1. Hmmm . . .
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    TOWARD A PERSONAL “SPIRITUAL” PHILOSOPHY

    Introduction

    The following is a work in progress—perhaps it always will be—as part of a more particular project I’m working on for myself. I don’t think that anything here is original, just my attempt to express it in my own terms… Nevertheless, I thought I’d test it a bit against the thoughts of some of my friends on here.

    Although I didn’t think of laying it out this way, it can be put into at least a quasi-inferential format, with I, II and III as my basic premises. From premise I, for example, I conclude that the search for meaning is essentially hermeneutical.

    Premises I and II seem to me to be self-evident; but maybe not…

    Premise III seems weaker: just because we are confronted by the unknown does not entail that we are confronted by the unknowable—nor justify either a refusal to carry on continuing research or a “god of the gaps” type of argument in the face of empirical discovery. Nevertheless, following A.J. Heschel, it seems to me that people are continually astounded by the immensity of an edgeless totality which we inhabit, and the epistemological (if not metaphysical) mystery implied by a totality that does not entirely fit within our “grammar of understanding.”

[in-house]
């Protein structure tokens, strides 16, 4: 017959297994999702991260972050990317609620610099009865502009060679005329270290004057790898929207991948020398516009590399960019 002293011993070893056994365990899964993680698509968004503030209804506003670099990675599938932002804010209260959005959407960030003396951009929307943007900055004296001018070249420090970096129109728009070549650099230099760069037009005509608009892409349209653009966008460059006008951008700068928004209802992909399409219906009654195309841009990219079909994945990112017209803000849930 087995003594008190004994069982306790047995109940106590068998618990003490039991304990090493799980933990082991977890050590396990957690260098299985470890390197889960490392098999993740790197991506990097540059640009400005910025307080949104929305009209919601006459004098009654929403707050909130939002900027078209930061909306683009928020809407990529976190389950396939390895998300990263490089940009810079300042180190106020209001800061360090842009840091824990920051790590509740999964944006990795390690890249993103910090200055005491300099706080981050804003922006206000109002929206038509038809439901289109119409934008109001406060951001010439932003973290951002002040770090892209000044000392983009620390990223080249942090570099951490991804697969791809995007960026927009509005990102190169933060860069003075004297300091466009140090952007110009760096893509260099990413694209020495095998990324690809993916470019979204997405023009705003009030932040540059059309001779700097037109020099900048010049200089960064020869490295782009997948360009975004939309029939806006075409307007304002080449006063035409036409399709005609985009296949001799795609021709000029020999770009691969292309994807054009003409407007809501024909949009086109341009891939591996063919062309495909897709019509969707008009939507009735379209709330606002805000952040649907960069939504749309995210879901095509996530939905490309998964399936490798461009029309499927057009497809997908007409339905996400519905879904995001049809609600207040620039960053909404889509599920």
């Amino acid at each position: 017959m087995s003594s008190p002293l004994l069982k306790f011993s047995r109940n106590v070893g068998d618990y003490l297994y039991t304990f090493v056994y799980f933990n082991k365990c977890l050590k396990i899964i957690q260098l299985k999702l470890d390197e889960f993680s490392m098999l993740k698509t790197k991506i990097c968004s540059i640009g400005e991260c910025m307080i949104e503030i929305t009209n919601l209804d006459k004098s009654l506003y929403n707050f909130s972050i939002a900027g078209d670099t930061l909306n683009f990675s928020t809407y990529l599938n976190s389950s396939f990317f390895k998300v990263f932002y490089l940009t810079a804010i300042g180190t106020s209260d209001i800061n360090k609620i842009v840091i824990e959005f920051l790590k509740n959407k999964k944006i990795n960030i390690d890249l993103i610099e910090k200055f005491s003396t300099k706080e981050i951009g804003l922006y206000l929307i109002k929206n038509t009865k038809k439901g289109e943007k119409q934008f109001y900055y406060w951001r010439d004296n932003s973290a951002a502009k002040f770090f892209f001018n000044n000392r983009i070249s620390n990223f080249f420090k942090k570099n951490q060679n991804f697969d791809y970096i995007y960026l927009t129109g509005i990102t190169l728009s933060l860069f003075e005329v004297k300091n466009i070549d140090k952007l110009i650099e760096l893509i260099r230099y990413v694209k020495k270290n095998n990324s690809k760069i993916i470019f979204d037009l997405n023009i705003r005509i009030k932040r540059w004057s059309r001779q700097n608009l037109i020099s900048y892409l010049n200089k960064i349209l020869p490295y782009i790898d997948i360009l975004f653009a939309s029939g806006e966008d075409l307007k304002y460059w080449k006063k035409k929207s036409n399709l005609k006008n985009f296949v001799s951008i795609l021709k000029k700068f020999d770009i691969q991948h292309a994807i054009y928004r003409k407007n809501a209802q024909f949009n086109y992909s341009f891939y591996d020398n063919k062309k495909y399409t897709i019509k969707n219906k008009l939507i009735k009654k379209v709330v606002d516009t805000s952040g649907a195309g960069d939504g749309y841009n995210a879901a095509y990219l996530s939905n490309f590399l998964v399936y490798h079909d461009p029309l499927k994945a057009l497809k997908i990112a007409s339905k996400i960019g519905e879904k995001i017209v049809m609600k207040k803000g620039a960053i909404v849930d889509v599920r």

It might be wise for some to recall, as they read this, that (a) I never, ever, argue religion versus science; and (b) I have, and do argue that there are limits to our ability to think coherently about things—for example, “what happened before time,” or “where was everything before there was ‘where’ (space). Wittgenstein says that when we reach such limits we must simply—stop. “Whereof one cannot speak, thereof one must remain silent.”

    But that is also, for me, where the poetry begins…

    With regard to section IV, my “conclusion,” most religious systems seem to be comprised of at least three parts: